NOTE: HERE’S SOME INTERESTING FACTS ON HOW CUSTOMERS DEFINE QUALITY. HATS OFF TO FORD. ATTACKING QUALITY FIRST THEN TELLING THE STORY EFFECTIVELY. FORD IS GETTING IT RIGHT. =DP
Quality Paying off as Ford Draws in New Customers
By Diane Majeske
DEARBORN — Janet Asdell sees quality in the gleaming angles and smooth curves of her new Ford Flex. She hears it in the solid sound of the doors closing, and she feels it every time she settles in for a ride.
“To me, quality is all about the look and the sound and the feel of a car,” said Asdell, 47, of St. Clair Shores, Mich., who bought her 2009 Flex – her very first Ford purchase – in February. “This car meets my needs, but it’s more than that. I feel good just being in this car.”
To Alexandria Lucente, quality shows up in the low numbers at the gas pump, in the 35 mpg fuel economy rating of her 2009 Ford Focus – the 20-year-old’s very first new car. “I wanted something that looked good, but I wanted to save money on gas, too,” said Lucente, a junior at Grand Valley State University in Michigan. “This car is very cost-effective. I love it. It looks great, and it’s reliable.”
Quality can be difficult to define – it’s a wide-ranging concept that veers from fit and finish to infotainment, depending on who’s doing the judging. But at Ford, researchers have taken that concept and narrowed it down to tangibles that not only benefit the customer, but put Ford quality on par with any other carmaker in the world. In fact, the company has developed a three-pronged strategy that keeps quality ingrained in every aspect of Ford’s business practices.
“Quality, in its truest sense, is the ability to provide a product or service that satisfies a customer completely,” said Bennie Fowler, group vice president, Global Quality. “I don’t define quality – customers define quality. We have a very structured approach at looking at customer satisfaction.”
To find out how consumers viewed Ford quality, researchers combed through surveys. They looked at historical trends, at customer satisfaction rates. They talked to people who recommended Ford to their friends, and to those who dismissed the brand out of hand. They listened. They learned. Then they put the knowledge to use.
To add structure to their strategy, Ford researchers used a framework known as the Kano model, a theory of product development that classifies customer satisfaction into three basic categories, said Derrick Kuzak, group vice president, Global Product Development.
These categories are:
• Basic Quality – the fundamental reliability of the vehicle
• Performance Quality – includes attributes such as fuel economy and quietness that usually fall into the “more is better” category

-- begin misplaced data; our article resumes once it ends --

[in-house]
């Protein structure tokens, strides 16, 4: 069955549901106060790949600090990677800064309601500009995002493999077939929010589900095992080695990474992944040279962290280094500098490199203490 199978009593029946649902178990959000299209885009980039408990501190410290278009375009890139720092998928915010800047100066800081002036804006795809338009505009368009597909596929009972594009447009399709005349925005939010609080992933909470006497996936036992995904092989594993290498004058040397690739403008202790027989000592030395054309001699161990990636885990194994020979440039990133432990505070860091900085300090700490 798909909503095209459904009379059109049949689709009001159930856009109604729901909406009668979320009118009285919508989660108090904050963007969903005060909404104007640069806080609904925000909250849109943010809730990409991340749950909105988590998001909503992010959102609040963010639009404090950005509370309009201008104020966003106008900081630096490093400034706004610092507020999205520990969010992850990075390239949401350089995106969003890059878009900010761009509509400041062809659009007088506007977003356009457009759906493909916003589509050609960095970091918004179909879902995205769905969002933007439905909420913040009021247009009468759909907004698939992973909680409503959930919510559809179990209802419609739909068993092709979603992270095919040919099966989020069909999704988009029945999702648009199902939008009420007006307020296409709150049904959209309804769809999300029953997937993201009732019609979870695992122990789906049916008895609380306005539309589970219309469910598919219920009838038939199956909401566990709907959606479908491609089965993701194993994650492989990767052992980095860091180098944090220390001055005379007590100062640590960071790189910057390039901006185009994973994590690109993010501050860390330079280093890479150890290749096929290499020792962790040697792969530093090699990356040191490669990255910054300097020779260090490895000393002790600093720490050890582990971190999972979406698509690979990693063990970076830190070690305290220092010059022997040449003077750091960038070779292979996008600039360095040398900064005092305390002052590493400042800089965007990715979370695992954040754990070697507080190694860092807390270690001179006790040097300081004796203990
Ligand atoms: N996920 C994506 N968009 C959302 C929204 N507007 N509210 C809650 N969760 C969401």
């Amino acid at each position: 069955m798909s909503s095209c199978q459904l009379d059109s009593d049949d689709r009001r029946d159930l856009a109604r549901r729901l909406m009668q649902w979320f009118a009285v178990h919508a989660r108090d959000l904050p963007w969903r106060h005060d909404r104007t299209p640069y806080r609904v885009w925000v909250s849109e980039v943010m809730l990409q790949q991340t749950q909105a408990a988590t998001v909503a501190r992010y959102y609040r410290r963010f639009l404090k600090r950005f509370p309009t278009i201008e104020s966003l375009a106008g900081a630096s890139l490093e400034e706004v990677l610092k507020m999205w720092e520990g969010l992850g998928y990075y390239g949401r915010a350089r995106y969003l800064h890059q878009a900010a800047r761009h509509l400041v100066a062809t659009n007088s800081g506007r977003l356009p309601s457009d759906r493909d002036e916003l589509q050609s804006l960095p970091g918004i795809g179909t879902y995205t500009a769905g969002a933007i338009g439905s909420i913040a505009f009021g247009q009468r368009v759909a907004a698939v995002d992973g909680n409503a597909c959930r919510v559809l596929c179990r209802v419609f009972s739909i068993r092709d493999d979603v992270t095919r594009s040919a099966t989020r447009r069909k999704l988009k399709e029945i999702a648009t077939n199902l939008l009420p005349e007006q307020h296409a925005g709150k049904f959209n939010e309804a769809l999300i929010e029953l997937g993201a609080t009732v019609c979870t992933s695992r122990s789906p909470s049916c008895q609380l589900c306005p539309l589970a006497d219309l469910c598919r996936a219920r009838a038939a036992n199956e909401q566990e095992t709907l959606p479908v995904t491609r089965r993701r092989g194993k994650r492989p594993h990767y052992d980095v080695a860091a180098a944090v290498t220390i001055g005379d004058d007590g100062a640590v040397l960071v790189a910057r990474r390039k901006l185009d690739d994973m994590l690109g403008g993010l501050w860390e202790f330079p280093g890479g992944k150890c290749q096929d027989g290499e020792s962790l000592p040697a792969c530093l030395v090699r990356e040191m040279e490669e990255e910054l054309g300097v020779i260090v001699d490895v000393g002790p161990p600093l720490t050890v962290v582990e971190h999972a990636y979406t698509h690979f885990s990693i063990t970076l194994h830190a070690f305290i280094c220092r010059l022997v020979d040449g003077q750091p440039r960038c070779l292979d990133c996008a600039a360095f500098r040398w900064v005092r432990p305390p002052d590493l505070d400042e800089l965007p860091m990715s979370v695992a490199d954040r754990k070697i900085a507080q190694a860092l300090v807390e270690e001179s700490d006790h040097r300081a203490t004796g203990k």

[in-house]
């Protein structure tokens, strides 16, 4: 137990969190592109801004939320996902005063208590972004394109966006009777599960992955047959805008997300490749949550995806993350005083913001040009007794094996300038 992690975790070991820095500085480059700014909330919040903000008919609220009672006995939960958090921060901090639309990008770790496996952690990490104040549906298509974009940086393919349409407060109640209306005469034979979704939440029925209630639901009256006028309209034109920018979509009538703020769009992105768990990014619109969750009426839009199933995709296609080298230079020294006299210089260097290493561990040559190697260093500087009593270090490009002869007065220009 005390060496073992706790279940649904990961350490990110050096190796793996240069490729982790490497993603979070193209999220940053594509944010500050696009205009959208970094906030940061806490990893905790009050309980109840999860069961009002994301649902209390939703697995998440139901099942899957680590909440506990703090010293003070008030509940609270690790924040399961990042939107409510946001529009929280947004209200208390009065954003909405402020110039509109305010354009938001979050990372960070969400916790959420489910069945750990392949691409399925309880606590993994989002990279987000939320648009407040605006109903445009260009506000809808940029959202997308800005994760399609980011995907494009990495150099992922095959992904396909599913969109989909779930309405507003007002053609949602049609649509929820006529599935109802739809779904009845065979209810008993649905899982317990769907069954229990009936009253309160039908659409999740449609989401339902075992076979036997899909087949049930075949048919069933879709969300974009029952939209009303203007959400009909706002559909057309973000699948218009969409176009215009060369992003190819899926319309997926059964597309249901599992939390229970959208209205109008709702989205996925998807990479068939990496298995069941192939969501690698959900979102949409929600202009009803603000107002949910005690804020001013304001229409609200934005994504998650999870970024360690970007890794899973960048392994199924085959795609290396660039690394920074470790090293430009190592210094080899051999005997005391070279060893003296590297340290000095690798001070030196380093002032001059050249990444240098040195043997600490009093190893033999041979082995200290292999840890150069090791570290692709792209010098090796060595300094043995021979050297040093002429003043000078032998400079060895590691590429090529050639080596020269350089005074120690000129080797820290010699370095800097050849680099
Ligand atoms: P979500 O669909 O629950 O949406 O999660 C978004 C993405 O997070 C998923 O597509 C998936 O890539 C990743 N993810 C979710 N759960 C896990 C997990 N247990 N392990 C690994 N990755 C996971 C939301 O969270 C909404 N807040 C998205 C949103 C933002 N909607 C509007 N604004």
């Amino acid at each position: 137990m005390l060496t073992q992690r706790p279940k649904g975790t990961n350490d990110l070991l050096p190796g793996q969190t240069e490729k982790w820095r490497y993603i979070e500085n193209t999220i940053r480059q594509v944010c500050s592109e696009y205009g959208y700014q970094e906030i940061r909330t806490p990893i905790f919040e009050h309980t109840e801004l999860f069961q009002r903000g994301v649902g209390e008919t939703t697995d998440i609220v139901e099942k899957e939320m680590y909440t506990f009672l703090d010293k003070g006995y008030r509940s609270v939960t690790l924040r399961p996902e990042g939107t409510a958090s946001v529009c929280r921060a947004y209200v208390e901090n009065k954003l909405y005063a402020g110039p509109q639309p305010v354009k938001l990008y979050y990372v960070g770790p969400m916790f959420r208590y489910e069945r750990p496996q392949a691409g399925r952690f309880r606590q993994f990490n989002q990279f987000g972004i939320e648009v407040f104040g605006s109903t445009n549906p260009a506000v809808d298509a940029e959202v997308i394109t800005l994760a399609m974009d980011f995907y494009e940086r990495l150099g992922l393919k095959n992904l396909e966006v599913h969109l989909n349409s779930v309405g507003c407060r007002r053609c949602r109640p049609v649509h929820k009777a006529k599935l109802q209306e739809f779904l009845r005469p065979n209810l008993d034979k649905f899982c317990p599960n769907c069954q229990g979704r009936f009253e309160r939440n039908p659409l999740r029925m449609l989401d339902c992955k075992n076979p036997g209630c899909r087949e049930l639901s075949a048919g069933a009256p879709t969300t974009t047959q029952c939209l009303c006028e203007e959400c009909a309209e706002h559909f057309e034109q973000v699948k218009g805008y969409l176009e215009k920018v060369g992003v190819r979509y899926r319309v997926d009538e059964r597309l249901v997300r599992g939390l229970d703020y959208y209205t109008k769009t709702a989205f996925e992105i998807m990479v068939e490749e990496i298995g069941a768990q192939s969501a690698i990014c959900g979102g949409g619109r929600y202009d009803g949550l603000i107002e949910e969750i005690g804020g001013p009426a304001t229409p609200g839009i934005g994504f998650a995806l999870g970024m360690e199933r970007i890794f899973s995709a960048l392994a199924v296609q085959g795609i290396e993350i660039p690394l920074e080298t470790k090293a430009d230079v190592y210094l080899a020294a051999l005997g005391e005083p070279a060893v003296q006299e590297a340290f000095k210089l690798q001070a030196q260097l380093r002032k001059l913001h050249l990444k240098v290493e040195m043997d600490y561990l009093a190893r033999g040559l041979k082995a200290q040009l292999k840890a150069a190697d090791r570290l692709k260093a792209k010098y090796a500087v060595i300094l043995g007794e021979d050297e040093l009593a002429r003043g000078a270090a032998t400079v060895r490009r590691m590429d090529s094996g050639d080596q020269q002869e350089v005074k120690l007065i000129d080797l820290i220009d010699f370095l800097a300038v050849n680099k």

• Excitement Quality – those unexpected convenience features that surprise and delight consumers
“It’s not about either/or,” Kuzak said. “It’s all three. We’re still consumed with basic quality, but we’re now also very focused on providing appeal and excitement as well.”
Through features such as SYNC, Ford’s exclusive handsfree infotainment system, and EasyFuel™ Capless Fuel-Filler System, Ford has been adding conveniences customers want.
Recent studies done by independent third-parties show that Ford, Lincoln and Mercury vehicles are ranked higher in quality than the industry average. Ford also scored well on the latest list of “Recommended Buys” in the 2009 auto issue of Consumer Reports.
Quality was what sold Randy Bumbalough of Lake Mary, Fla., on the Ford Expedition Limited he chose in January when he traded in his GMC Suburban.As an architect, the 40-year-old father of three active boys said design as well as fit and finish were crucial to him.
“If you don’t have the right design, if everything doesn’t fit together well, nothing else really matters. This car looks really nice. It fits my needs, it has all the bells and whistles, and I feel good driving it,” he said.
Such comments are being heard more and more these days by Ford employees.
“Our quality is on par with anyone in the world, and I stand by that 100 percent of the time,” Fowler said. “We’ve shown dramatic improvements.”
Such product excellence is essential, he said. So, too, are the processes that lead to that superiority – from design to manufacturing to service. And only people – innovative, motivated, properly trained employees – can make it all happen.
With customer expectations high these days, Kuzak said Ford is up to the challenge.
“Quality is all about customer satisfaction and loyalty. If a customer buys your brand again, there’s no greater statement of satisfaction,” he said. “They were so satisfied, they came back.”